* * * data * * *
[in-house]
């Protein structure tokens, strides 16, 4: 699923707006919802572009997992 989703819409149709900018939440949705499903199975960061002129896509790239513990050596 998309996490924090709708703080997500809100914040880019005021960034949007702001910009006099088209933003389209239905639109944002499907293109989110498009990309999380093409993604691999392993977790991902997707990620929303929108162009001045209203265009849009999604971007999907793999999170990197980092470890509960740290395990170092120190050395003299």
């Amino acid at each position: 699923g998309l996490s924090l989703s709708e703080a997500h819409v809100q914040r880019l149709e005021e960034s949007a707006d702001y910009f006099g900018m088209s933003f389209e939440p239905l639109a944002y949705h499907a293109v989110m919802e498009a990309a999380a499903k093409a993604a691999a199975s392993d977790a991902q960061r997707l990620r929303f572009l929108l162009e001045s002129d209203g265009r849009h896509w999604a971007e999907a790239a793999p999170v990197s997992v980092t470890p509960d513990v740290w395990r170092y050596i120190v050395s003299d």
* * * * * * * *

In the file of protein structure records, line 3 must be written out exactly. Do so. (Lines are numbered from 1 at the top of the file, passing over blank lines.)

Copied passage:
């Amino acid at each position: 699923g998309l996490s924090l989703s709708e703080a997500h819409v809100q914040r880019l149709e005021e960034s949007a707006d702001y910009f006099g900018m088209s933003f389209e939440p239905l639109a944002y949705h499907a293109v989110m919802e498009a990309a999380a499903k093409a993604a691999a199975s392993d977790a991902q960061r997707l990620r929303f572009l929108l162009e001045s002129d209203g265009r849009h896509w999604a971007e999907a790239a793999p999170v990197s997992v980092t470890p509960d513990v740290w395990r170092y050596i120190v050395s003299d």